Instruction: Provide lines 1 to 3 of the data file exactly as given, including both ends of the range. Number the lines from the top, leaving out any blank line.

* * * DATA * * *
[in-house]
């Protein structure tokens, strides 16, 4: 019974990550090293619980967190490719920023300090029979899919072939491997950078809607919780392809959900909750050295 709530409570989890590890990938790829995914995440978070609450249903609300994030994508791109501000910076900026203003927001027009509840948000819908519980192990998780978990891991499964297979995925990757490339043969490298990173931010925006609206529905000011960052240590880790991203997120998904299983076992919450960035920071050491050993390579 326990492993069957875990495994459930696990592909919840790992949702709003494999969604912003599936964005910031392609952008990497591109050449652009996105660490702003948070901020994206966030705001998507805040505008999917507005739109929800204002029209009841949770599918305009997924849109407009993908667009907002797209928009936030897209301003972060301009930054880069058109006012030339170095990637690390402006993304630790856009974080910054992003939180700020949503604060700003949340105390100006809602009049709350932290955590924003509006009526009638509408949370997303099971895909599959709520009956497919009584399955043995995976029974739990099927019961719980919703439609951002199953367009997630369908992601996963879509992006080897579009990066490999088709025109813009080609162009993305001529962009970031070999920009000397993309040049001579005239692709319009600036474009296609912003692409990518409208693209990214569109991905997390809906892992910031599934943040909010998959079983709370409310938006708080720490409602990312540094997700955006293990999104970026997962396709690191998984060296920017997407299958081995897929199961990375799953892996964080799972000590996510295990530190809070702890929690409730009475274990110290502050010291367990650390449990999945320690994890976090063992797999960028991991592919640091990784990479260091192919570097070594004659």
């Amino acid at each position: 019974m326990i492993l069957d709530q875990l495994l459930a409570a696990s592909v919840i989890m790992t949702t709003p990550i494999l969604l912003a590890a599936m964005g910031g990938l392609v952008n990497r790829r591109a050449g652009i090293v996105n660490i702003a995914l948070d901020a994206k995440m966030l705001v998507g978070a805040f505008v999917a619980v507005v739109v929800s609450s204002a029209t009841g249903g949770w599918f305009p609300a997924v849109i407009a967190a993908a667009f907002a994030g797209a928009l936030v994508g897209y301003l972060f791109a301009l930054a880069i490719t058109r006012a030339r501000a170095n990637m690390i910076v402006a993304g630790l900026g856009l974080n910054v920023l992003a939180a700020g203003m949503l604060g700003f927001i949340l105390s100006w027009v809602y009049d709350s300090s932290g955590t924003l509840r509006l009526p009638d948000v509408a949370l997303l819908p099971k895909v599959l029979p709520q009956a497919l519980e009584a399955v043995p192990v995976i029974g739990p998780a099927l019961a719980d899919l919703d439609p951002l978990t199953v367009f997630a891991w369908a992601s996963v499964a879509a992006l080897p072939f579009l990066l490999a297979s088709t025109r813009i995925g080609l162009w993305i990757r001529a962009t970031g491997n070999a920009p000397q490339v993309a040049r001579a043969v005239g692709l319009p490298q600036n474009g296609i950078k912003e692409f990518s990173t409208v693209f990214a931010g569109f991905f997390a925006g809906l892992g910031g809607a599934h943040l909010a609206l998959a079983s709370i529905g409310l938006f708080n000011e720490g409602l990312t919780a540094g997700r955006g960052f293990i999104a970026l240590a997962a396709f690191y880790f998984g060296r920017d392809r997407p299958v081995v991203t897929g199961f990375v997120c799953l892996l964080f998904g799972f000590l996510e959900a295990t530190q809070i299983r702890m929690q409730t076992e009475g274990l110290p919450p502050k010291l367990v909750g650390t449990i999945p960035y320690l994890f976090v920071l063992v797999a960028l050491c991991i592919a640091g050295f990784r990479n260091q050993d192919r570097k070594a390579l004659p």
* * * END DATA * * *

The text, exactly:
[in-house]
């Protein structure tokens, strides 16, 4: 019974990550090293619980967190490719920023300090029979899919072939491997950078809607919780392809959900909750050295 709530409570989890590890990938790829995914995440978070609450249903609300994030994508791109501000910076900026203003927001027009509840948000819908519980192990998780978990891991499964297979995925990757490339043969490298990173931010925006609206529905000011960052240590880790991203997120998904299983076992919450960035920071050491050993390579 326990492993069957875990495994459930696990592909919840790992949702709003494999969604912003599936964005910031392609952008990497591109050449652009996105660490702003948070901020994206966030705001998507805040505008999917507005739109929800204002029209009841949770599918305009997924849109407009993908667009907002797209928009936030897209301003972060301009930054880069058109006012030339170095990637690390402006993304630790856009974080910054992003939180700020949503604060700003949340105390100006809602009049709350932290955590924003509006009526009638509408949370997303099971895909599959709520009956497919009584399955043995995976029974739990099927019961719980919703439609951002199953367009997630369908992601996963879509992006080897579009990066490999088709025109813009080609162009993305001529962009970031070999920009000397993309040049001579005239692709319009600036474009296609912003692409990518409208693209990214569109991905997390809906892992910031599934943040909010998959079983709370409310938006708080720490409602990312540094997700955006293990999104970026997962396709690191998984060296920017997407299958081995897929199961990375799953892996964080799972000590996510295990530190809070702890929690409730009475274990110290502050010291367990650390449990999945320690994890976090063992797999960028991991592919640091990784990479260091192919570097070594004659």
């Amino acid at each position: 019974m326990i492993l069957d709530q875990l495994l459930a409570a696990s592909v919840i989890m790992t949702t709003p990550i494999l969604l912003a590890a599936m964005g910031g990938l392609v952008n990497r790829r591109a050449g652009i090293v996105n660490i702003a995914l948070d901020a994206k995440m966030l705001v998507g978070a805040f505008v999917a619980v507005v739109v929800s609450s204002a029209t009841g249903g949770w599918f305009p609300a997924v849109i407009a967190a993908a667009f907002a994030g797209a928009l936030v994508g897209y301003l972060f791109a301009l930054a880069i490719t058109r006012a030339r501000a170095n990637m690390i910076v402006a993304g630790l900026g856009l974080n910054v920023l992003a939180a700020g203003m949503l604060g700003f927001i949340l105390s100006w027009v809602y009049d709350s300090s932290g955590t924003l509840r509006l009526p009638d948000v509408a949370l997303l819908p099971k895909v599959l029979p709520q009956a497919l519980e009584a399955v043995p192990v995976i029974g739990p998780a099927l019961a719980d899919l919703d439609p951002l978990t199953v367009f997630a891991w369908a992601s996963v499964a879509a992006l080897p072939f579009l990066l490999a297979s088709t025109r813009i995925g080609l162009w993305i990757r001529a962009t970031g491997n070999a920009p000397q490339v993309a040049r001579a043969v005239g692709l319009p490298q600036n474009g296609i950078k912003e692409f990518s990173t409208v693209f990214a931010g569109f991905f997390a925006g809906l892992g910031g809607a599934h943040l909010a609206l998959a079983s709370i529905g409310l938006f708080n000011e720490g409602l990312t919780a540094g997700r955006g960052f293990i999104a970026l240590a997962a396709f690191y880790f998984g060296r920017d392809r997407p299958v081995v991203t897929g199961f990375v997120c799953l892996l964080f998904g799972f000590l996510e959900a295990t530190q809070i299983r702890m929690q409730t076992e009475g274990l110290p919450p502050k010291l367990v909750g650390t449990i999945p960035y320690l994890f976090v920071l063992v797999a960028l050491c991991i592919a640091g050295f990784r990479n260091q050993d192919r570097k070594a390579l004659p």